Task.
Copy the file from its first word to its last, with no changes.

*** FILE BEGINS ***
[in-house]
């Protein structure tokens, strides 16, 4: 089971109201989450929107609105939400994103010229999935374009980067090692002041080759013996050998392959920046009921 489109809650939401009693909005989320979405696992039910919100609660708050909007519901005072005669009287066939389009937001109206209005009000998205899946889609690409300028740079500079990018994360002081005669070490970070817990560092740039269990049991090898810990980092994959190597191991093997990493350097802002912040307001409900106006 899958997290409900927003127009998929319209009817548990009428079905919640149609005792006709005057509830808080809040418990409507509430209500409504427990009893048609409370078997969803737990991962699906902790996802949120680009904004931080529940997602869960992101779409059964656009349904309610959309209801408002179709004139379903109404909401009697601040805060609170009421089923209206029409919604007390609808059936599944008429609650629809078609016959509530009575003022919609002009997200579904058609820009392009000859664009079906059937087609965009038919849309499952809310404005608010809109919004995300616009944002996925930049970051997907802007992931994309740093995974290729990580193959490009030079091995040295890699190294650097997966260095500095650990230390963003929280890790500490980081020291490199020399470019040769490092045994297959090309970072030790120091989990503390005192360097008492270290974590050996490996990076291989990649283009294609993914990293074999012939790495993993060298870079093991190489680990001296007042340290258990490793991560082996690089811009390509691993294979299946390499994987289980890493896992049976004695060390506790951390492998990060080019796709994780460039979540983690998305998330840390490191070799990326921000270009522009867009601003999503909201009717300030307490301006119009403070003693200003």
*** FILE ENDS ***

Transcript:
[in-house]
């Protein structure tokens, strides 16, 4: 089971109201989450929107609105939400994103010229999935374009980067090692002041080759013996050998392959920046009921 489109809650939401009693909005989320979405696992039910919100609660708050909007519901005072005669009287066939389009937001109206209005009000998205899946889609690409300028740079500079990018994360002081005669070490970070817990560092740039269990049991090898810990980092994959190597191991093997990493350097802002912040307001409900106006 899958997290409900927003127009998929319209009817548990009428079905919640149609005792006709005057509830808080809040418990409507509430209500409504427990009893048609409370078997969803737990991962699906902790996802949120680009904004931080529940997602869960992101779409059964656009349904309610959309209801408002179709004139379903109404909401009697601040805060609170009421089923209206029409919604007390609808059936599944008429609650629809078609016959509530009575003022919609002009997200579904058609820009392009000859664009079906059937087609965009038919849309499952809310404005608010809109919004995300616009944002996925930049970051997907802007992931994309740093995974290729990580193959490009030079091995040295890699190294650097997966260095500095650990230390963003929280890790500490980081020291490199020399470019040769490092045994297959090309970072030790120091989990503390005192360097008492270290974590050996490996990076291989990649283009294609993914990293074999012939790495993993060298870079093991190489680990001296007042340290258990490793991560082996690089811009390509691993294979299946390499994987289980890493896992049976004695060390506790951390492998990060080019796709994780460039979540983690998305998330840390490191070799990326921000270009522009867009601003999503909201009717300030307490301006119009403070003693200003």